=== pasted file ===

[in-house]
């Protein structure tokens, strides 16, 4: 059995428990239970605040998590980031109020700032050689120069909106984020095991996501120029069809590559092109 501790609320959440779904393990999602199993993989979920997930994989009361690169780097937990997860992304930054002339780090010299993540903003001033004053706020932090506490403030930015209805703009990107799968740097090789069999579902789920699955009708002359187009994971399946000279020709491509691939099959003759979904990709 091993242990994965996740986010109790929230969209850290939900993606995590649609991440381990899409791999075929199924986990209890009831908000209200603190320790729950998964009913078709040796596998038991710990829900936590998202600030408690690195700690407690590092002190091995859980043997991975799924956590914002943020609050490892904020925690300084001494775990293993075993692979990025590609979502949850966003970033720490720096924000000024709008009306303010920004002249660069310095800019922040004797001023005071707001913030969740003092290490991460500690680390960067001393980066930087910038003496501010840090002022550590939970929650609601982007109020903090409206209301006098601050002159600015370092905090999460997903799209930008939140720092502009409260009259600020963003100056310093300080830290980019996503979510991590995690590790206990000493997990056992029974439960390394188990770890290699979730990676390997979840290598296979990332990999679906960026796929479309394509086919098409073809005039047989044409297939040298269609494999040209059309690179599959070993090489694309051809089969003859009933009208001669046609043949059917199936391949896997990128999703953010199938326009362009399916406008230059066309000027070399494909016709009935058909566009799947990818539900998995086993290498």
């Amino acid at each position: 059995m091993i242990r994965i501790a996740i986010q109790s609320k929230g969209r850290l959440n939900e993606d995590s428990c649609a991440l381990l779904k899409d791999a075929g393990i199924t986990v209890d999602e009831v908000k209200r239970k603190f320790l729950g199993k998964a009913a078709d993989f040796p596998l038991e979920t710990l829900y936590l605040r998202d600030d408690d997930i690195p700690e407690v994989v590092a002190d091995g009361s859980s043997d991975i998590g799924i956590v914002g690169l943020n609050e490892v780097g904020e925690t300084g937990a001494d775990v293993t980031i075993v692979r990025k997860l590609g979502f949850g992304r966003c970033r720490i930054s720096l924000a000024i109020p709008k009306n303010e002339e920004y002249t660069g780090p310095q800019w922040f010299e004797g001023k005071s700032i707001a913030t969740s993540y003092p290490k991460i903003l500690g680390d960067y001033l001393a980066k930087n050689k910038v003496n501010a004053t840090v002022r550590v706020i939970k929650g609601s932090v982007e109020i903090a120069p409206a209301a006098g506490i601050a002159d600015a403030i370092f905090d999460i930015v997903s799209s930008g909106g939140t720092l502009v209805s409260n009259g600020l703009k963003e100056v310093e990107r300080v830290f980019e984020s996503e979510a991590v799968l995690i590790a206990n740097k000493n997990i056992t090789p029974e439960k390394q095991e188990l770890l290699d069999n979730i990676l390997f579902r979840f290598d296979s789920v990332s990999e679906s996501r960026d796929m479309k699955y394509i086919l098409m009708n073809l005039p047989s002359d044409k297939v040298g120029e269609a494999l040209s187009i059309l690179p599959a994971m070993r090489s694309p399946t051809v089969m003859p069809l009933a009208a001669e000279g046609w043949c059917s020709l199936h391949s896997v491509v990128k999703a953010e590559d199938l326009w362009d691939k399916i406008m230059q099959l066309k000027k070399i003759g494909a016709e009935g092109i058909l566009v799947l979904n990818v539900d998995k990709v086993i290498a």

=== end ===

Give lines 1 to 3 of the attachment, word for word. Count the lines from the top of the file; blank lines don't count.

[in-house]
């Protein structure tokens, strides 16, 4: 059995428990239970605040998590980031109020700032050689120069909106984020095991996501120029069809590559092109 501790609320959440779904393990999602199993993989979920997930994989009361690169780097937990997860992304930054002339780090010299993540903003001033004053706020932090506490403030930015209805703009990107799968740097090789069999579902789920699955009708002359187009994971399946000279020709491509691939099959003759979904990709 091993242990994965996740986010109790929230969209850290939900993606995590649609991440381990899409791999075929199924986990209890009831908000209200603190320790729950998964009913078709040796596998038991710990829900936590998202600030408690690195700690407690590092002190091995859980043997991975799924956590914002943020609050490892904020925690300084001494775990293993075993692979990025590609979502949850966003970033720490720096924000000024709008009306303010920004002249660069310095800019922040004797001023005071707001913030969740003092290490991460500690680390960067001393980066930087910038003496501010840090002022550590939970929650609601982007109020903090409206209301006098601050002159600015370092905090999460997903799209930008939140720092502009409260009259600020963003100056310093300080830290980019996503979510991590995690590790206990000493997990056992029974439960390394188990770890290699979730990676390997979840290598296979990332990999679906960026796929479309394509086919098409073809005039047989044409297939040298269609494999040209059309690179599959070993090489694309051809089969003859009933009208001669046609043949059917199936391949896997990128999703953010199938326009362009399916406008230059066309000027070399494909016709009935058909566009799947990818539900998995086993290498």
């Amino acid at each position: 059995m091993i242990r994965i501790a996740i986010q109790s609320k929230g969209r850290l959440n939900e993606d995590s428990c649609a991440l381990l779904k899409d791999a075929g393990i199924t986990v209890d999602e009831v908000k209200r239970k603190f320790l729950g199993k998964a009913a078709d993989f040796p596998l038991e979920t710990l829900y936590l605040r998202d600030d408690d997930i690195p700690e407690v994989v590092a002190d091995g009361s859980s043997d991975i998590g799924i956590v914002g690169l943020n609050e490892v780097g904020e925690t300084g937990a001494d775990v293993t980031i075993v692979r990025k997860l590609g979502f949850g992304r966003c970033r720490i930054s720096l924000a000024i109020p709008k009306n303010e002339e920004y002249t660069g780090p310095q800019w922040f010299e004797g001023k005071s700032i707001a913030t969740s993540y003092p290490k991460i903003l500690g680390d960067y001033l001393a980066k930087n050689k910038v003496n501010a004053t840090v002022r550590v706020i939970k929650g609601s932090v982007e109020i903090a120069p409206a209301a006098g506490i601050a002159d600015a403030i370092f905090d999460i930015v997903s799209s930008g909106g939140t720092l502009v209805s409260n009259g600020l703009k963003e100056v310093e990107r300080v830290f980019e984020s996503e979510a991590v799968l995690i590790a206990n740097k000493n997990i056992t090789p029974e439960k390394q095991e188990l770890l290699d069999n979730i990676l390997f579902r979840f290598d296979s789920v990332s990999e679906s996501r960026d796929m479309k699955y394509i086919l098409m009708n073809l005039p047989s002359d044409k297939v040298g120029e269609a494999l040209s187009i059309l690179p599959a994971m070993r090489s694309p399946t051809v089969m003859p069809l009933a009208a001669e000279g046609w043949c059917s020709l199936h391949s896997v491509v990128k999703a953010e590559d199938l326009w362009d691939k399916i406008m230059q099959l066309k000027k070399i003759g494909a016709e009935g092109i058909l566009v799947l979904n990818v539900d998995k990709v086993i290498a």